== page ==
Inside the capital city, there is a traffic calming project to encourage drivers to slow down and stop aggressive driving in different neighborhoods.
Hartford's latest traffic project is being rolled out in different phases to ensure drivers are using caution while driving through intersections.
Several white city posts are popping up around the city. The purpose is to serve as a barrier for pedestrians and those on bikes.
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Valerie Dixon has lived on Wethersfield Avenue for the last five years and has seen the difference the posts have made in her neighborhood.
"I think it's helpful, it slows traffic down and allows people to not be in a hurry," said Dixon. "I noticed the accidents that were going on and it was quite a bit of them and now I understand why they installed the white poles."
Aaron Gill lives inside the Frog Hollow neighborhood, the latest location to see the installation of the white posts. Gill along with his neighbors have worked with the city's Department of Public Works to help pinpoint the best place to set up the posts.
"These are all tools that we know work, so we worked together to figure out the right tools for the right situations and we started to implement them," said Gill. "We would much rather have a planter or post that’s easily replaceable get hit by a vehicle than any of my neighbors.”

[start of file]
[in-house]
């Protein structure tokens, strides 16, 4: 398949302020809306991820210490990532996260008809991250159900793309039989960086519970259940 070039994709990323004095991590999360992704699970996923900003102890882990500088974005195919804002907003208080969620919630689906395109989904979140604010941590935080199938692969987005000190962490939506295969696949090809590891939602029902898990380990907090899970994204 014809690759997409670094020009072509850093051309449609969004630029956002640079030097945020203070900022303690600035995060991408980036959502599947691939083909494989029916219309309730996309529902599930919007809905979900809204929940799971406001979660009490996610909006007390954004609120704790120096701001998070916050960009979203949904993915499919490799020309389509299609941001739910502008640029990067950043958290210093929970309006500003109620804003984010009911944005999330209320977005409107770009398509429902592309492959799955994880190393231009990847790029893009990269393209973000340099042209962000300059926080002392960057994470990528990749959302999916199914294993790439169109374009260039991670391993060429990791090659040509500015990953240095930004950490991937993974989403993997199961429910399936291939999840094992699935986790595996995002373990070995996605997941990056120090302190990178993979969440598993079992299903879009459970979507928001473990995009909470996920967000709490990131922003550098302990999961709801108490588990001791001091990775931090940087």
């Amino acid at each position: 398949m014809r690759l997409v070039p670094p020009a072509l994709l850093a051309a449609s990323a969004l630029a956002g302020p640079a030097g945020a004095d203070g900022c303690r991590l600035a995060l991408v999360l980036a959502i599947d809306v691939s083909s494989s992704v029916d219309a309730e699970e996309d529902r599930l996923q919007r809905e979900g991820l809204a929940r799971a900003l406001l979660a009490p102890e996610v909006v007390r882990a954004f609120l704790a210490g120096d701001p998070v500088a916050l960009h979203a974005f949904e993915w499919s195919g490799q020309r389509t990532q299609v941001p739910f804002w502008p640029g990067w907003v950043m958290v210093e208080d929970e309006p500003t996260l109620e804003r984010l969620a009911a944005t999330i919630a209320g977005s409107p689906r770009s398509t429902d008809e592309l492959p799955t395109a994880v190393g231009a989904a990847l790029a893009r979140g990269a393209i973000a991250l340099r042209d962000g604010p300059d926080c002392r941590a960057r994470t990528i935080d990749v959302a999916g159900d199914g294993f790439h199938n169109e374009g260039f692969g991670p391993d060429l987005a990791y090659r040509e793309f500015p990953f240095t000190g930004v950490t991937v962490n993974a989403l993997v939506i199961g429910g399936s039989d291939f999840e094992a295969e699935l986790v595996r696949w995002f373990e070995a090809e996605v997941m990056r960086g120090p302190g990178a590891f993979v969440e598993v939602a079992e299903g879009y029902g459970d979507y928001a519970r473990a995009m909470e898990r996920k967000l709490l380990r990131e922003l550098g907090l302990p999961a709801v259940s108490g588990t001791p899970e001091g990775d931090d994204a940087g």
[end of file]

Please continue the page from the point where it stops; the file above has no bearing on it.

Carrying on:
Gill also mentioned that he's focused on protecting walkers and bikers and wants to reduce the number of crashes around his neighborhoods and the city.
"A lot of it is just changing people’s perceptions and helping them understand that our roads are for all of us, not just those sitting in a vehicle," said Gill.
"We want to create livable areas where people feel comfortable and not worried near their home and we know these methods work because they are used in different cities, states, countries and their also global tools," Gill continued.
The city believes these tactics help to cut down on pedestrian fatalities, aggressive driving and speeding.
"We want to use traffic delineators and planters to help create a visual and a physical barrier that would hopefully reduce speed and make drivers a little bit aware of their surroundings," said Michael Looney, D.P.W. Director for the city of Hartford.
"These measures aren’t that expensive- the cost of a planter pales in comparison to the cost of a life lost," Looney said.
One other goal is to encourage people to walk to and support local businesses like Headquarters Barbershop on Capitol Avenue.
"I think it's a great way to keep people safe and allows both drivers and walkers to slow down and see what's around them and see what businesses are in the neighborhood to support," said Gil Melendez, a barber at Headquarters Barbershop.
The city told NBC Connecticut they have a list of busy intersections that they are studying and looking at to install similar traffic reducing treatments.
The posts cost the city anywhere between $27-$50 and only take a few hours to install depending on the project.
"We find that if it's not the solution that works best, we can also quickly remove it. It does have a certain lack of permeance that if we need to make changes or adjustments, we can do that pretty quickly as well," said Looney.
"It's a more flexible tool than spending years of designing something and then having to construct and implement it and then finding out later maybe we should've adjusted it in this way in design and that's a much bigger effort and much more expensive effort," Looney concluded.